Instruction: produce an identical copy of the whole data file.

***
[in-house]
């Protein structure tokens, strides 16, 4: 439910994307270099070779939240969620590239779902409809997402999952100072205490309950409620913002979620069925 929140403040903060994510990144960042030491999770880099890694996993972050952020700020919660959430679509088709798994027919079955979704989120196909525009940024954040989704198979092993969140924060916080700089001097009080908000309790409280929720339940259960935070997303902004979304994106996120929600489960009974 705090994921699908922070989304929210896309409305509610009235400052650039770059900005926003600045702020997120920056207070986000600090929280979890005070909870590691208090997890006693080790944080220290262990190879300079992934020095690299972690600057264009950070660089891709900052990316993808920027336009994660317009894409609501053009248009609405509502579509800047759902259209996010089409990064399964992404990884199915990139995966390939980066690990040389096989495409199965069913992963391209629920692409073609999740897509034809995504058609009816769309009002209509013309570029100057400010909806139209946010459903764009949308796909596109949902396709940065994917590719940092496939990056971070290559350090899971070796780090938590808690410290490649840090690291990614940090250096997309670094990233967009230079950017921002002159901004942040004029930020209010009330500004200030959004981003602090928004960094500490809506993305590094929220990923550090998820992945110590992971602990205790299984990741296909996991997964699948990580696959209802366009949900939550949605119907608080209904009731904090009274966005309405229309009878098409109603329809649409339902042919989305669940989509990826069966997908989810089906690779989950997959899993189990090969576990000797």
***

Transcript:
[in-house]
């Protein structure tokens, strides 16, 4: 439910994307270099070779939240969620590239779902409809997402999952100072205490309950409620913002979620069925 929140403040903060994510990144960042030491999770880099890694996993972050952020700020919660959430679509088709798994027919079955979704989120196909525009940024954040989704198979092993969140924060916080700089001097009080908000309790409280929720339940259960935070997303902004979304994106996120929600489960009974 705090994921699908922070989304929210896309409305509610009235400052650039770059900005926003600045702020997120920056207070986000600090929280979890005070909870590691208090997890006693080790944080220290262990190879300079992934020095690299972690600057264009950070660089891709900052990316993808920027336009994660317009894409609501053009248009609405509502579509800047759902259209996010089409990064399964992404990884199915990139995966390939980066690990040389096989495409199965069913992963391209629920692409073609999740897509034809995504058609009816769309009002209509013309570029100057400010909806139209946010459903764009949308796909596109949902396709940065994917590719940092496939990056971070290559350090899971070796780090938590808690410290490649840090690291990614940090250096997309670094990233967009230079950017921002002159901004942040004029930020209010009330500004200030959004981003602090928004960094500490809506993305590094929220990923550090998820992945110590992971602990205790299984990741296909996991997964699948990580696959209802366009949900939550949605119907608080209904009731904090009274966005309405229309009878098409109603329809649409339902042919989305669940989509990826069966997908989810089906690779989950997959899993189990090969576990000797």